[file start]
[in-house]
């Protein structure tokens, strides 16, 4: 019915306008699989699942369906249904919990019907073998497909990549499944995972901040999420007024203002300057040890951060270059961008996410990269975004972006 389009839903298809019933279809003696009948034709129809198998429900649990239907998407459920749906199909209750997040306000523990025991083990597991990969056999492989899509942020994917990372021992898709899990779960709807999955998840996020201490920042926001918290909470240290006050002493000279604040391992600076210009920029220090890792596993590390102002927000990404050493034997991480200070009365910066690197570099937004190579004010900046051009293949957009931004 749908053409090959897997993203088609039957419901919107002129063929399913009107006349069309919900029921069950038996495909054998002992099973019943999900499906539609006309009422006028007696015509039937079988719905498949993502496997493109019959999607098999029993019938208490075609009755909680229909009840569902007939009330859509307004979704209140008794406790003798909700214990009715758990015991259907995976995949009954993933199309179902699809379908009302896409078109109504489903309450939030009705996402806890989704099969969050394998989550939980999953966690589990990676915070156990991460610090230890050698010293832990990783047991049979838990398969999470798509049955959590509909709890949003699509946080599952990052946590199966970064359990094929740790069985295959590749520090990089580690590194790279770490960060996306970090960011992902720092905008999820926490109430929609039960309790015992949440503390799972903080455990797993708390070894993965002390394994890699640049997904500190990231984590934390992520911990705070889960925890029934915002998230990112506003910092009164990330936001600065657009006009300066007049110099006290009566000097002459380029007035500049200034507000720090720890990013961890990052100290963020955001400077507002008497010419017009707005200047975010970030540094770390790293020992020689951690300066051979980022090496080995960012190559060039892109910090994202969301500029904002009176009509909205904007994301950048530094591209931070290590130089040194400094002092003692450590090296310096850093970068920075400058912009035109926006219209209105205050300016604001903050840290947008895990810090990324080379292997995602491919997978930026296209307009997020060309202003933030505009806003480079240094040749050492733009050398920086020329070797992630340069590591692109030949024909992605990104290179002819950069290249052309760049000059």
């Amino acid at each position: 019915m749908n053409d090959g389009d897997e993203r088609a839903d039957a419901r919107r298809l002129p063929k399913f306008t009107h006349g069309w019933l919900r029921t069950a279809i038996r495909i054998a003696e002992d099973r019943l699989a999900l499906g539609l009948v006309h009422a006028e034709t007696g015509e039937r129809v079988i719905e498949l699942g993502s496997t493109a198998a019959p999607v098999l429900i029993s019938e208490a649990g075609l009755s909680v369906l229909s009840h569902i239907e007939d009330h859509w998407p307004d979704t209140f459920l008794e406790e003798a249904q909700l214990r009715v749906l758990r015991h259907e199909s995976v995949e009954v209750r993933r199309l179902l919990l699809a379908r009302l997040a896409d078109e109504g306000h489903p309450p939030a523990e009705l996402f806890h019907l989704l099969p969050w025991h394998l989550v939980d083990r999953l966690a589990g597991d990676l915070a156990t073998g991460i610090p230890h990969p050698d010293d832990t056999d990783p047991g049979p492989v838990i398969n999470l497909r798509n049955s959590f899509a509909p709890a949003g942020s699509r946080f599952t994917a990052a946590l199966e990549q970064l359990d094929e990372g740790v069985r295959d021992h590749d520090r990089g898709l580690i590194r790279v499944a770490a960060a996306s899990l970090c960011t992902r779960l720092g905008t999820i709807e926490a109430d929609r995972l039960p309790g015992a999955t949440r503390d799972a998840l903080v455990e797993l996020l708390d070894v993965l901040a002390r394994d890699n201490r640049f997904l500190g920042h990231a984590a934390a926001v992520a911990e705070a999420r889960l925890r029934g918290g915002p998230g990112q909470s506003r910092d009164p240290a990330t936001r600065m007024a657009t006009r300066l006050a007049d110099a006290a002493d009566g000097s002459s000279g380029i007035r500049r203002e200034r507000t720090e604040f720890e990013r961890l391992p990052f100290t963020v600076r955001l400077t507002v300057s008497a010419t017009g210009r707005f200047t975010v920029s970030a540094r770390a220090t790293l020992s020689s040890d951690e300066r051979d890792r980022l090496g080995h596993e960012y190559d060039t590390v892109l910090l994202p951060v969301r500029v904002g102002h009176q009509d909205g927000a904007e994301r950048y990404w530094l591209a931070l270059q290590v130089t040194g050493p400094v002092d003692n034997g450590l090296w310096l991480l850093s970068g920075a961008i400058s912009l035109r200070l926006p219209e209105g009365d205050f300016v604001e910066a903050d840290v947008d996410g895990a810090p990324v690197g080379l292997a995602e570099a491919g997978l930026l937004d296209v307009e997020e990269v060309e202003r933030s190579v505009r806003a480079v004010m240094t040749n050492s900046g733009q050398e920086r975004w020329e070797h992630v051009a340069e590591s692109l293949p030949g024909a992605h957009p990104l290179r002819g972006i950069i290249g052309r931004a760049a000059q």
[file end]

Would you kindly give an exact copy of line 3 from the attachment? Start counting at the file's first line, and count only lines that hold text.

């Amino acid at each position: 019915m749908n053409d090959g389009d897997e993203r088609a839903d039957a419901r919107r298809l002129p063929k399913f306008t009107h006349g069309w019933l919900r029921t069950a279809i038996r495909i054998a003696e002992d099973r019943l699989a999900l499906g539609l009948v006309h009422a006028e034709t007696g015509e039937r129809v079988i719905e498949l699942g993502s496997t493109a198998a019959p999607v098999l429900i029993s019938e208490a649990g075609l009755s909680v369906l229909s009840h569902i239907e007939d009330h859509w998407p307004d979704t209140f459920l008794e406790e003798a249904q909700l214990r009715v749906l758990r015991h259907e199909s995976v995949e009954v209750r993933r199309l179902l919990l699809a379908r009302l997040a896409d078109e109504g306000h489903p309450p939030a523990e009705l996402f806890h019907l989704l099969p969050w025991h394998l989550v939980d083990r999953l966690a589990g597991d990676l915070a156990t073998g991460i610090p230890h990969p050698d010293d832990t056999d990783p047991g049979p492989v838990i398969n999470l497909r798509n049955s959590f899509a509909p709890a949003g942020s699509r946080f599952t994917a990052a946590l199966e990549q970064l359990d094929e990372g740790v069985r295959d021992h590749d520090r990089g898709l580690i590194r790279v499944a770490a960060a996306s899990l970090c960011t992902r779960l720092g905008t999820i709807e926490a109430d929609r995972l039960p309790g015992a999955t949440r503390d799972a998840l903080v455990e797993l996020l708390d070894v993965l901040a002390r394994d890699n201490r640049f997904l500190g920042h990231a984590a934390a926001v992520a911990e705070a999420r889960l925890r029934g918290g915002p998230g990112q909470s506003r910092d009164p240290a990330t936001r600065m007024a657009t006009r300066l006050a007049d110099a006290a002493d009566g000097s002459s000279g380029i007035r500049r203002e200034r507000t720090e604040f720890e990013r961890l391992p990052f100290t963020v600076r955001l400077t507002v300057s008497a010419t017009g210009r707005f200047t975010v920029s970030a540094r770390a220090t790293l020992s020689s040890d951690e300066r051979d890792r980022l090496g080995h596993e960012y190559d060039t590390v892109l910090l994202p951060v969301r500029v904002g102002h009176q009509d909205g927000a904007e994301r950048y990404w530094l591209a931070l270059q290590v130089t040194g050493p400094v002092d003692n034997g450590l090296w310096l991480l850093s970068g920075a961008i400058s912009l035109r200070l926006p219209e209105g009365d205050f300016v604001e910066a903050d840290v947008d996410g895990a810090p990324v690197g080379l292997a995602e570099a491919g997978l930026l937004d296209v307009e997020e990269v060309e202003r933030s190579v505009r806003a480079v004010m240094t040749n050492s900046g733009q050398e920086r975004w020329e070797h992630v051009a340069e590591s692109l293949p030949g024909a992605h957009p990104l290179r002819g972006i950069i290249g052309r931004a760049a000059q």